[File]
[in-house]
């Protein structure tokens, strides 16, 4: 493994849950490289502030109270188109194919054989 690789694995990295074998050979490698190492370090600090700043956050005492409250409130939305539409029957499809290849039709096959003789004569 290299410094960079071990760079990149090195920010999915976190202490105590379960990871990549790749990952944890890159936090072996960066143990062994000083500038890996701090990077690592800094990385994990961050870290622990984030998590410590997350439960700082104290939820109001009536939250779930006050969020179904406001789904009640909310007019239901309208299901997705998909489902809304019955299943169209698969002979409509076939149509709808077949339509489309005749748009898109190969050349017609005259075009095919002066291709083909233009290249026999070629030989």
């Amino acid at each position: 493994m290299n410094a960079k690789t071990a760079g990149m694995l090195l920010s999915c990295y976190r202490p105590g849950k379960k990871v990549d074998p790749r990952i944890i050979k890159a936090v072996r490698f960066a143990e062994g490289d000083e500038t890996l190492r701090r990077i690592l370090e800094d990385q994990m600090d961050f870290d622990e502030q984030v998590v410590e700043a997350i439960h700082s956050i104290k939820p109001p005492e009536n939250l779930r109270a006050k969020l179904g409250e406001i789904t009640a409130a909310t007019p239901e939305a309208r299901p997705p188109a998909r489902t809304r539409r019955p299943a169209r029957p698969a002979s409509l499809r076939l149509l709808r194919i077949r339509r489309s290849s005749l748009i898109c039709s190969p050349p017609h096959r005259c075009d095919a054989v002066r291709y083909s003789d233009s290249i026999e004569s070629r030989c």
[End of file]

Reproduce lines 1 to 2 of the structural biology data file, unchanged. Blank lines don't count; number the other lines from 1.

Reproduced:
[in-house]
């Protein structure tokens, strides 16, 4: 493994849950490289502030109270188109194919054989 690789694995990295074998050979490698190492370090600090700043956050005492409250409130939305539409029957499809290849039709096959003789004569 290299410094960079071990760079990149090195920010999915976190202490105590379960990871990549790749990952944890890159936090072996960066143990062994000083500038890996701090990077690592800094990385994990961050870290622990984030998590410590997350439960700082104290939820109001009536939250779930006050969020179904406001789904009640909310007019239901309208299901997705998909489902809304019955299943169209698969002979409509076939149509709808077949339509489309005749748009898109190969050349017609005259075009095919002066291709083909233009290249026999070629030989």